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Crisis comms – Fyre festival

If you haven’t seen it already, the last few weeks have seen an outpouring of schadenfreude across social media and the press aimed at Fyre Festival. We thought we’d have a little fun analysing it all.

Here’s a quick recap: It was billed as a luxury festival on a glamorous tropical island, organised by Ja Rule and Billy McFarland, a serial tech ‘entrepreneur’, with acts including Blink -182, Skepta, Major Lazer and more. Five-star tents on the beach, high-end catering, and concierge services arranging mini-adventures. Promoted by models, hyped by influencers, attracting the 1% crowd from across the world…but planned by the clueless.

The festival was a disaster. Bands weren’t paid and all pulled out before the event started. The luxury tents looked suspiciously like disaster relief shelter. The catering was basically cheese slices and dry bread. The beach was a gravel lot. Flights were cancelled at the last second. Festival goers who had made it to the island found themselves being robbed and then fobbed off by organisers. They took to social media pleading for help, only to be met with the collective power of Twitter’s derision.

It’s been beautifully described as “Rich Kids of Instagram meets the Hunger Games.”

So how do you deal with the fall out, when the world is piling on?

Not like the Fyre Festival organisers did.

Ja Rule took to Twitter to make what was supposed to be a heartfelt apology. But when your statement includes the words “it was not a scam” and “this is not my fault” – it quickly loses any real impact and becomes clear you’re trying to weasel out of things.

Here’s a list of things wrong with the statement:

  • Only the first line is really about the people involved, the rest is virtually all about him
  • “I will make a statement soon” – is a strange thing to say when you’re making a statement. It’s a clear attempt to deflect attention elsewhere
  • “It was not a scam” – usually a good indicator that it absolutely 100% was a scam. See also, “I am not a crook”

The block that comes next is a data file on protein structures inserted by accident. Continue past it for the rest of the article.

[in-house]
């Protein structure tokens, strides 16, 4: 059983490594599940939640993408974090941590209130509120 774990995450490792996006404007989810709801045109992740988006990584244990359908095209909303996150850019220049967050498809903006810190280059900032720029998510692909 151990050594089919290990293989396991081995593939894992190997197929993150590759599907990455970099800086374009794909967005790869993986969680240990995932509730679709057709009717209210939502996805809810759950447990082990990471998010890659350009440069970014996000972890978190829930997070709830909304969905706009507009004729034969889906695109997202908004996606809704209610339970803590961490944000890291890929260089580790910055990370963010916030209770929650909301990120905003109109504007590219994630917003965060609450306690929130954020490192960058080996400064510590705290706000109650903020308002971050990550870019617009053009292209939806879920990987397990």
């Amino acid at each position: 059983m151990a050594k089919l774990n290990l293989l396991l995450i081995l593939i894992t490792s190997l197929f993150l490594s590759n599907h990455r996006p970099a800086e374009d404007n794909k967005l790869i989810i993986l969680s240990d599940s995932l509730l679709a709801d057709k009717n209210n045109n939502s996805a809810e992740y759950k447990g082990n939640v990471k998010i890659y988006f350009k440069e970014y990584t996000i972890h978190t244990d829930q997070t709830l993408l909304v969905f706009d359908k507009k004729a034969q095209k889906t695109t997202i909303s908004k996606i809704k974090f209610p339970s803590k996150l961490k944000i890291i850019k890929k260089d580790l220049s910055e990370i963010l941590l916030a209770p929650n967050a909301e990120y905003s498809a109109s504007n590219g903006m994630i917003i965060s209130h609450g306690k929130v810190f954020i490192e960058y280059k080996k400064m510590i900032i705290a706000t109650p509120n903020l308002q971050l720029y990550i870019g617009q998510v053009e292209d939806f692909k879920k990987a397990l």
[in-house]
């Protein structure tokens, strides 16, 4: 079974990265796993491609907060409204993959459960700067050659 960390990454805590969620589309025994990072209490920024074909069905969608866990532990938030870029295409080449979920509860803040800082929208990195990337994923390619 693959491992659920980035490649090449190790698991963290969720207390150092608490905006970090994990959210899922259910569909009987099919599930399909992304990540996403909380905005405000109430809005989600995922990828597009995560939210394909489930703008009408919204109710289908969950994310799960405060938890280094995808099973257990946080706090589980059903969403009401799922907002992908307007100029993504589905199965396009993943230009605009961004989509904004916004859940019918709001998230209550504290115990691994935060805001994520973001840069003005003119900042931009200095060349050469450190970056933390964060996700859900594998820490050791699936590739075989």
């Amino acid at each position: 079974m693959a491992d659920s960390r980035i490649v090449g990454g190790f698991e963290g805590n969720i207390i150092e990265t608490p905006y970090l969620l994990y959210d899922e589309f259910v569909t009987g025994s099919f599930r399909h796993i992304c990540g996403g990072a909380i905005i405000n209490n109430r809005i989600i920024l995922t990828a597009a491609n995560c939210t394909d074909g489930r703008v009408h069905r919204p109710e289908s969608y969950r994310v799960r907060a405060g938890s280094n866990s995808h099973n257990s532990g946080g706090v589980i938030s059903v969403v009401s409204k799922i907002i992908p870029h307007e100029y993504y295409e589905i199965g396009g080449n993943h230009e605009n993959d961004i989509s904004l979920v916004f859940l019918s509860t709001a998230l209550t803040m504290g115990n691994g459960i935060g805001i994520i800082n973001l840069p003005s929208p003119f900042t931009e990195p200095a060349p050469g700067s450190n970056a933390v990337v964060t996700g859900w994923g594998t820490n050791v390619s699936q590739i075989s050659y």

• “I don’t know how everything went so left” – there’s something to be said for getting a statement out quickly, but what’s the point if you’re in the dark on what happened. This is another obvious attempt to direct attention elsewhere
  • “I truly apologise as this is not my fault” – firstly, why and how can you apologise if it’s not your fault. Second, how much contempt (naïve or otherwise) do you have for people to think that they’ll accept that? Third, saying “this is not my fault” is another petty attempt to dodge culpability but it’s painfully transparent and has the opposite effect
  • “I’m taking responsibility” – doesn’t come across as genuine given the rest of the statement and its placement
  • “I’m deeply sorry to everyone who was inconvenienced by this” – as unlikeable as the attendees were, it’s an understatement to say they were ‘inconvenienced’ given conditions were similar to Lord of the Flies
  • The grammar is atrocious

A far better statement would have focused on what’s going on for the ticket holders – lead with something positive like the apology and refund element, and then explain what’s happening currently.

It’s also important that expectations need to be set, both with the public and within the company. PR is not a silver bullet or a magic wand. It can help to manage a situation but the problems here are systemic – that’s why this statement is hollow.

The other statement on the Fyre Festival website (now deleted) isn’t much better, truth be told. You can read it in full here.

  • Despite having the advantage of more time to write it, it’s still deeply self-centered. It opens with an explanation of who the organisers are and what the aim was… who cares?! It has no place in this statement apart from satisfying the ego of the organisers
  • In a misguided attempt to show the scale of the ambition of the event, the organisers inadvertently instead highlight how little preparation was put into it and how much they underestimated the work needed
  • It’s not until the fifth paragraph that you see anything close to an apology, or even concern for the festival goers
  • Having just listed a number of things which went wrong, in the sixth paragraph the organisers say, “we didn’t think security could keep up, so we had to postpone the festival”. A brazen lie. Security was an issue, but catering, accommodation, the fact zero bands had shown up – the festival was a disaster all round, so blaming security concerns is a bit of a joke
  • The seventh paragraph is about how everyone in the industry was sympathetic to the company. This paragraph appears *before* any apology to the guests
  • The refund is good news, but it’s a shame it arrives in the eighth paragraph
  • In fact, it’s the ninth paragraph which has the apology, and there is one in the tenth (and final) paragraph as well, but does an apology which is 567 words into a 672 word statement really sound in any way genuine? And that apology is made worse because it again uses weasel words – “We apologise for any inconvenience” – sorry, which part of the event was even 10% of what was promised?

But this shouldn’t surprise anyone given the shambolic event. It’s only natural that the comms would be every bit as bad as the main event itself.

Tags: crisis comms